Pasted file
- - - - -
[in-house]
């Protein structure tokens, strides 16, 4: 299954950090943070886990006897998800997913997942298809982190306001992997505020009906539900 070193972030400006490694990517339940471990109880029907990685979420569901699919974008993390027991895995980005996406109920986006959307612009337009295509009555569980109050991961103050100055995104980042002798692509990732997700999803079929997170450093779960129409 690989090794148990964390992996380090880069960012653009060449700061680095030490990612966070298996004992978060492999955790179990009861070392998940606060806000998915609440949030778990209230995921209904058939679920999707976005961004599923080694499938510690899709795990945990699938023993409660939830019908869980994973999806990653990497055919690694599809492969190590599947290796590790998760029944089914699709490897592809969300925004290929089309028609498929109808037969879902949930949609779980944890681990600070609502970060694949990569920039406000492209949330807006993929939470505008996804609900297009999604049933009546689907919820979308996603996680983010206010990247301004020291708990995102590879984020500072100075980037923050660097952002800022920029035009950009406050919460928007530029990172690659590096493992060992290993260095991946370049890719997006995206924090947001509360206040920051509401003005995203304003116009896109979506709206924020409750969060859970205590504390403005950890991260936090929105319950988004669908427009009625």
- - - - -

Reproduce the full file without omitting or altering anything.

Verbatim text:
[in-house]
């Protein structure tokens, strides 16, 4: 299954950090943070886990006897998800997913997942298809982190306001992997505020009906539900 070193972030400006490694990517339940471990109880029907990685979420569901699919974008993390027991895995980005996406109920986006959307612009337009295509009555569980109050991961103050100055995104980042002798692509990732997700999803079929997170450093779960129409 690989090794148990964390992996380090880069960012653009060449700061680095030490990612966070298996004992978060492999955790179990009861070392998940606060806000998915609440949030778990209230995921209904058939679920999707976005961004599923080694499938510690899709795990945990699938023993409660939830019908869980994973999806990653990497055919690694599809492969190590599947290796590790998760029944089914699709490897592809969300925004290929089309028609498929109808037969879902949930949609779980944890681990600070609502970060694949990569920039406000492209949330807006993929939470505008996804609900297009999604049933009546689907919820979308996603996680983010206010990247301004020291708990995102590879984020500072100075980037923050660097952002800022920029035009950009406050919460928007530029990172690659590096493992060992290993260095991946370049890719997006995206924090947001509360206040920051509401003005995203304003116009896109979506709206924020409750969060859970205590504390403005950890991260936090929105319950988004669908427009009625």